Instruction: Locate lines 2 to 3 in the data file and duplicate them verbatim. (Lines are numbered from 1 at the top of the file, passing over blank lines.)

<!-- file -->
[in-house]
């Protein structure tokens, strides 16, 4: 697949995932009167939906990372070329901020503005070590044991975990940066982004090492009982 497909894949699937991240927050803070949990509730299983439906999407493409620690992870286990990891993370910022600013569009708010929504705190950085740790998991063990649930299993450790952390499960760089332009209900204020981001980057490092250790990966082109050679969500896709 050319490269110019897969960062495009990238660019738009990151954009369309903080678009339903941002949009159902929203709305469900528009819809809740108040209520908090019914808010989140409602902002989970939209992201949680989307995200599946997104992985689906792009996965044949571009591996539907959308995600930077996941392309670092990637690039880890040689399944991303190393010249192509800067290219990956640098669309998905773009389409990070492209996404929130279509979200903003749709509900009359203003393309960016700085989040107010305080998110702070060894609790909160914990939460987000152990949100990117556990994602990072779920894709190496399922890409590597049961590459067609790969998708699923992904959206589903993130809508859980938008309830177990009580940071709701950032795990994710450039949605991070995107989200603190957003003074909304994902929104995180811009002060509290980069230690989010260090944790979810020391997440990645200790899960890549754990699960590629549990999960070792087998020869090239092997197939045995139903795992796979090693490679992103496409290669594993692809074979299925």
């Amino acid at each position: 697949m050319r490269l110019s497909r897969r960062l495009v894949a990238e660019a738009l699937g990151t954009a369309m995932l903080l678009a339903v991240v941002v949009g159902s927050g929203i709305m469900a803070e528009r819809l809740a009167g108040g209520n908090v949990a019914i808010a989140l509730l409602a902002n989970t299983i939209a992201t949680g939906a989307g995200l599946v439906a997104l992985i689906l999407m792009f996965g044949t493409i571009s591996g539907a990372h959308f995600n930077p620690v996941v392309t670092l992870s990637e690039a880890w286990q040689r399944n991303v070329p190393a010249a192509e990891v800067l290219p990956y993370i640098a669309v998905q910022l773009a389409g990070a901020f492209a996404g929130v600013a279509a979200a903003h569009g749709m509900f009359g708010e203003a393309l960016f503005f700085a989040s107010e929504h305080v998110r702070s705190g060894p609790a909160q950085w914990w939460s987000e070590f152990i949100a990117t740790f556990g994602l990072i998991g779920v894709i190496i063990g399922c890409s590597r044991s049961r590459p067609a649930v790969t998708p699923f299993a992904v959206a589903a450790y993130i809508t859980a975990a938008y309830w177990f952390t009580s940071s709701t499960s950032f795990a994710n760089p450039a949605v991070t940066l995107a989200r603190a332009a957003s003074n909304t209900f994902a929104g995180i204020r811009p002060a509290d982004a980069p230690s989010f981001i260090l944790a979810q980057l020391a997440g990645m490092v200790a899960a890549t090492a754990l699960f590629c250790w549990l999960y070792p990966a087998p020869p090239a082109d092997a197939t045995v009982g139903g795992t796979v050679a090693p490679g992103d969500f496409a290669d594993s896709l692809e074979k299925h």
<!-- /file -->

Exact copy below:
């Protein structure tokens, strides 16, 4: 697949995932009167939906990372070329901020503005070590044991975990940066982004090492009982 497909894949699937991240927050803070949990509730299983439906999407493409620690992870286990990891993370910022600013569009708010929504705190950085740790998991063990649930299993450790952390499960760089332009209900204020981001980057490092250790990966082109050679969500896709 050319490269110019897969960062495009990238660019738009990151954009369309903080678009339903941002949009159902929203709305469900528009819809809740108040209520908090019914808010989140409602902002989970939209992201949680989307995200599946997104992985689906792009996965044949571009591996539907959308995600930077996941392309670092990637690039880890040689399944991303190393010249192509800067290219990956640098669309998905773009389409990070492209996404929130279509979200903003749709509900009359203003393309960016700085989040107010305080998110702070060894609790909160914990939460987000152990949100990117556990994602990072779920894709190496399922890409590597049961590459067609790969998708699923992904959206589903993130809508859980938008309830177990009580940071709701950032795990994710450039949605991070995107989200603190957003003074909304994902929104995180811009002060509290980069230690989010260090944790979810020391997440990645200790899960890549754990699960590629549990999960070792087998020869090239092997197939045995139903795992796979090693490679992103496409290669594993692809074979299925």
């Amino acid at each position: 697949m050319r490269l110019s497909r897969r960062l495009v894949a990238e660019a738009l699937g990151t954009a369309m995932l903080l678009a339903v991240v941002v949009g159902s927050g929203i709305m469900a803070e528009r819809l809740a009167g108040g209520n908090v949990a019914i808010a989140l509730l409602a902002n989970t299983i939209a992201t949680g939906a989307g995200l599946v439906a997104l992985i689906l999407m792009f996965g044949t493409i571009s591996g539907a990372h959308f995600n930077p620690v996941v392309t670092l992870s990637e690039a880890w286990q040689r399944n991303v070329p190393a010249a192509e990891v800067l290219p990956y993370i640098a669309v998905q910022l773009a389409g990070a901020f492209a996404g929130v600013a279509a979200a903003h569009g749709m509900f009359g708010e203003a393309l960016f503005f700085a989040s107010e929504h305080v998110r702070s705190g060894p609790a909160q950085w914990w939460s987000e070590f152990i949100a990117t740790f556990g994602l990072i998991g779920v894709i190496i063990g399922c890409s590597r044991s049961r590459p067609a649930v790969t998708p699923f299993a992904v959206a589903a450790y993130i809508t859980a975990a938008y309830w177990f952390t009580s940071s709701t499960s950032f795990a994710n760089p450039a949605v991070t940066l995107a989200r603190a332009a957003s003074n909304t209900f994902a929104g995180i204020r811009p002060a509290d982004a980069p230690s989010f981001i260090l944790a979810q980057l020391a997440g990645m490092v200790a899960a890549t090492a754990l699960f590629c250790w549990l999960y070792p990966a087998p020869p090239a082109d092997a197939t045995v009982g139903g795992t796979v050679a090693p490679g992103d969500f496409a290669d594993s896709l692809e074979k299925h």